LPDTV?: FCC Ponders New Model12/15/2002 07:00:00 PM Eastern
The big transmitter covering a station's entire market has been a staple of broadcasting since the industry's inception in the 1920s, but, in many large markets, the powerful tower soon could be a thing of the past, replaced by a series of lower-power transmitters along the lines of the cellular-telephone model.
The commission is considering allowing digital TV stations to replace their main high-power transmitters with several low-power transmitters operating on the same channel throughout their markets. The aim is to reduce interference in congested areas, where crowded dials create channel conflicts.
A Spectrum Policy Task Force Report indicates that the FCC is considering the idea, and sources say a proposed rulemaking also is in the works. The concept has been gaining support in the broadcast industry since it was floated by consultancy Merrill Weiss Group in 2000.
In June, 17 organizations—including NAB, the Association for Maximum Service Television, the Association for Public Television Stations and several station groups urged the FCC to implement the idea under existing authority to grant primary status to each facility in a station's array of main and booster transmitters.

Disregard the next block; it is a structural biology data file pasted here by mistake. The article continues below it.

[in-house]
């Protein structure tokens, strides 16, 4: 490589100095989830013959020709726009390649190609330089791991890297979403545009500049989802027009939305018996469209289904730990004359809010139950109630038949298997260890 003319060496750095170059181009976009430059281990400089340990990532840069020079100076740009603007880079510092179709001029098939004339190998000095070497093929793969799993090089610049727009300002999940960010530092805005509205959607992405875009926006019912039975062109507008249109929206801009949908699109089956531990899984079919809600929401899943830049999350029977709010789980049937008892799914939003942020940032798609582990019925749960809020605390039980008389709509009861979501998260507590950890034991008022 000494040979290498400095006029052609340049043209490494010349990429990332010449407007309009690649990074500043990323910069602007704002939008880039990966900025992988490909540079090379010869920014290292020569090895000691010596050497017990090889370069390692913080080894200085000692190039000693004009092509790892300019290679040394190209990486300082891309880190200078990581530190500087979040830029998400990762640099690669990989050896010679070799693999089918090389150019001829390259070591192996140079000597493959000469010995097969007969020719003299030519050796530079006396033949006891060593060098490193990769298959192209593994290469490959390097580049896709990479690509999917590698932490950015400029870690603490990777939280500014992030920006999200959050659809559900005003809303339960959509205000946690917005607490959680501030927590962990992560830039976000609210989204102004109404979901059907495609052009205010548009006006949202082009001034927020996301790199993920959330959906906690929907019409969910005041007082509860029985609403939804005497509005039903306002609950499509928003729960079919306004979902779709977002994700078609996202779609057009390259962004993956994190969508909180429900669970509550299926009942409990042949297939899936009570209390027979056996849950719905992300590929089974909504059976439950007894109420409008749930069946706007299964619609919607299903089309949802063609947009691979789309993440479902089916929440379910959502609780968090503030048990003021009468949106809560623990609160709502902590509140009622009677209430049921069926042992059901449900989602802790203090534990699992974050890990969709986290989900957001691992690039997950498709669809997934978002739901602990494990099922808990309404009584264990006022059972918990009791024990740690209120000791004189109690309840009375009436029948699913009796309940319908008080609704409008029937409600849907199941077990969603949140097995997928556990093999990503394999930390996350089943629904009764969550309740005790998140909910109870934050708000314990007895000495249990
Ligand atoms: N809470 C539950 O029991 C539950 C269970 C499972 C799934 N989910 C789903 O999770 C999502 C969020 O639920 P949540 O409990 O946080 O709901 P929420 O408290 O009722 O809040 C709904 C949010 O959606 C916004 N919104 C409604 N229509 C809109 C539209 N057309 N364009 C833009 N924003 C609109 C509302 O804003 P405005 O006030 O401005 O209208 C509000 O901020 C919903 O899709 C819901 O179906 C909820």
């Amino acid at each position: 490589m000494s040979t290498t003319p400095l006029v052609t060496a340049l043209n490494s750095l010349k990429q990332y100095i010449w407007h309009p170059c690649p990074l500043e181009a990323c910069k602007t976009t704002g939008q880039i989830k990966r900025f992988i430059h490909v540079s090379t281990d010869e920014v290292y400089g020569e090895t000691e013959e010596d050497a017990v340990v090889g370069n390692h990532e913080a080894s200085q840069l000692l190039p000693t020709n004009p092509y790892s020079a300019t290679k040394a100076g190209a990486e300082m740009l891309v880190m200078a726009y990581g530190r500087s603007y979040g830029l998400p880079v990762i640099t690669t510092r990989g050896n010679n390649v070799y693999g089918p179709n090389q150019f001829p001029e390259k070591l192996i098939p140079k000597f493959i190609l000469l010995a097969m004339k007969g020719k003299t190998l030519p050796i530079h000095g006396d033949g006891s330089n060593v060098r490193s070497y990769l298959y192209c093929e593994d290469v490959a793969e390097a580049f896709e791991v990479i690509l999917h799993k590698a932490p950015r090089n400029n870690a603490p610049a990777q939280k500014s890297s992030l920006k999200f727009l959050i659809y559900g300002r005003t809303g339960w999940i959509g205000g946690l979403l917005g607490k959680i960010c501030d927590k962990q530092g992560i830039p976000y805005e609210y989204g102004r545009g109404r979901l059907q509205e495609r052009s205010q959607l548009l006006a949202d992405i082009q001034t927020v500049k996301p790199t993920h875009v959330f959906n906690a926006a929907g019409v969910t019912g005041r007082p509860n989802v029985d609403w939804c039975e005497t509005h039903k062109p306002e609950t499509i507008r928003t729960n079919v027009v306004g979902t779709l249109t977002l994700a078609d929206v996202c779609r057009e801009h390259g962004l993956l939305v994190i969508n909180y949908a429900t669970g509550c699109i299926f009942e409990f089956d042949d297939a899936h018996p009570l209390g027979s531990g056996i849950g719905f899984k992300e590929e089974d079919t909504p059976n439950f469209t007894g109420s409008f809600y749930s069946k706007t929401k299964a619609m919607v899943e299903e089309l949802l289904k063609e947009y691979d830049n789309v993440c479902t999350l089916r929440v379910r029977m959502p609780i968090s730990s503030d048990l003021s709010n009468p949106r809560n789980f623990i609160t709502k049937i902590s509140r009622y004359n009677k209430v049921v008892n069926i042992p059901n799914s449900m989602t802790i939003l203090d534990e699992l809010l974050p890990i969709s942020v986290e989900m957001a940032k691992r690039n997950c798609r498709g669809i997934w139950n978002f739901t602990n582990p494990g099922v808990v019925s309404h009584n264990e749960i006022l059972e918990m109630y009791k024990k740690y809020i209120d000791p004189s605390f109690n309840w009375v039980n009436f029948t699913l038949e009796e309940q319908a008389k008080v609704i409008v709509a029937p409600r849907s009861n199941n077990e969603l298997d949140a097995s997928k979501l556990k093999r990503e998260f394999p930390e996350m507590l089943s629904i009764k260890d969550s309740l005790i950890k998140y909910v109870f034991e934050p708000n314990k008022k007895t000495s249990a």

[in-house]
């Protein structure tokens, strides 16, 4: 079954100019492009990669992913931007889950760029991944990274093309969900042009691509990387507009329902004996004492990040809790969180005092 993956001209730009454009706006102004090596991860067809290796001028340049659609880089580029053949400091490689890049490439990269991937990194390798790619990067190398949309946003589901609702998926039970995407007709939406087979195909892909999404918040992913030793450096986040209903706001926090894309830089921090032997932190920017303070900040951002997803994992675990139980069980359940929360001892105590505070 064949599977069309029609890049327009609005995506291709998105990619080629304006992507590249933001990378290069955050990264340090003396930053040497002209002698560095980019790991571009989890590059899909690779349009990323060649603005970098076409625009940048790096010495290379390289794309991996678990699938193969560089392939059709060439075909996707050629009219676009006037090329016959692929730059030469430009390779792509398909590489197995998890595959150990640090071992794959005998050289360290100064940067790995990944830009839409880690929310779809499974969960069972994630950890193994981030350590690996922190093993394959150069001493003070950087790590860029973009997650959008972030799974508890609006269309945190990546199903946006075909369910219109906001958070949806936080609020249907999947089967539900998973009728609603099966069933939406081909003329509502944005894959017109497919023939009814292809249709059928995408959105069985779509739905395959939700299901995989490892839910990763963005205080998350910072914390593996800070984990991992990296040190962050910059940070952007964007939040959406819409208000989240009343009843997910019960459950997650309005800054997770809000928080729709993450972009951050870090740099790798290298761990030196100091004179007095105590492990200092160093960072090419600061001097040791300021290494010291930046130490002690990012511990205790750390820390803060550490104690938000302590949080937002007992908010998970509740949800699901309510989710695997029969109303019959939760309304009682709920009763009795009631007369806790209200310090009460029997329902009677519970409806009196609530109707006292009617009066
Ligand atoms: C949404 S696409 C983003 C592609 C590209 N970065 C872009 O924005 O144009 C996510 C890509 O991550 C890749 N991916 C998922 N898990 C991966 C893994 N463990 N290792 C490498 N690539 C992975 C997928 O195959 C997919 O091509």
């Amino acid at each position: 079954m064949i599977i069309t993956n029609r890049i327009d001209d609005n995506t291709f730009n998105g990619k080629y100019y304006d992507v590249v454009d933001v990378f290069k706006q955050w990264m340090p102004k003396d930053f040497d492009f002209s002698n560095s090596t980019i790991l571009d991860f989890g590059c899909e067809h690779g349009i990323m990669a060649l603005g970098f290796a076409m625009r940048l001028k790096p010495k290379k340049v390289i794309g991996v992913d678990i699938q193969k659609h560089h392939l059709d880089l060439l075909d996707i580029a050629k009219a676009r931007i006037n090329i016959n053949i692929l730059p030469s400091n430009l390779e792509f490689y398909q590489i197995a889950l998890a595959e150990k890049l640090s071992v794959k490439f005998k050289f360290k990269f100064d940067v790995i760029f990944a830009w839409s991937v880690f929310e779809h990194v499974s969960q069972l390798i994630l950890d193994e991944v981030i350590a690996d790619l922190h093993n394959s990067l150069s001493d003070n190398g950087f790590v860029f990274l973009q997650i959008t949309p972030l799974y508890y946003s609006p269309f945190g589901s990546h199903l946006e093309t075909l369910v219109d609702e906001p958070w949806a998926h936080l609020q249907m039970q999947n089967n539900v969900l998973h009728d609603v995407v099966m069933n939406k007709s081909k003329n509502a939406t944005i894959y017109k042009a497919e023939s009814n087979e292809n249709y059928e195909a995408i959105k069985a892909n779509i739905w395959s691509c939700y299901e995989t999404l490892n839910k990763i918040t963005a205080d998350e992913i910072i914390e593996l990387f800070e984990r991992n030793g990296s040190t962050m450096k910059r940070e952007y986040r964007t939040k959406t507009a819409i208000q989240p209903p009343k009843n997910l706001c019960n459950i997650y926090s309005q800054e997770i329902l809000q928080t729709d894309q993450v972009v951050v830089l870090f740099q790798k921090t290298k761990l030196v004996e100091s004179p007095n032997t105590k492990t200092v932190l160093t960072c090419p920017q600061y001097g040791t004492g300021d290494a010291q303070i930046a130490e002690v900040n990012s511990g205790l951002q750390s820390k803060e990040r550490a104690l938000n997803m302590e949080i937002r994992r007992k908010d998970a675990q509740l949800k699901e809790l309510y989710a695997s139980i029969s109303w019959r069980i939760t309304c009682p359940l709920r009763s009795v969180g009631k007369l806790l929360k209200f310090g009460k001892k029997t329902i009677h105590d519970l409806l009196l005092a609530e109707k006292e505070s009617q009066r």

Primary status allows satellite and translator stations to receive the same interference protections as main transmitters.
The broadcasters also asked for a rulemaking establishing interference rules and coverage areas for distributed transmission, or Single Frequency Networks.
The idea is already being tried by Penn State's experimental station WPSX-DT, and the Advanced Systems Committee is developing standards to synchronize distributed transmitters. Comments are due Jan. 9, replies Feb. 10.
The FCC last week asked for public comment on WSTE(TV) Ponce, P.R.'s request to launch a multi-site transmission facility for both analog and digital operations. WSTE's situation is special because Puerto Rico's mountainous terrain makes extensive use of boosters necessary for stations to reach the entire territory.
WSTE can't reach its boosters from a main transmitter because of unique interference and wants the FCC to treat its array of facilities as a single license with primary status. The station has been operating this way under an experimental license since 1986. Comments are due Jan. 9, replies Jan 24.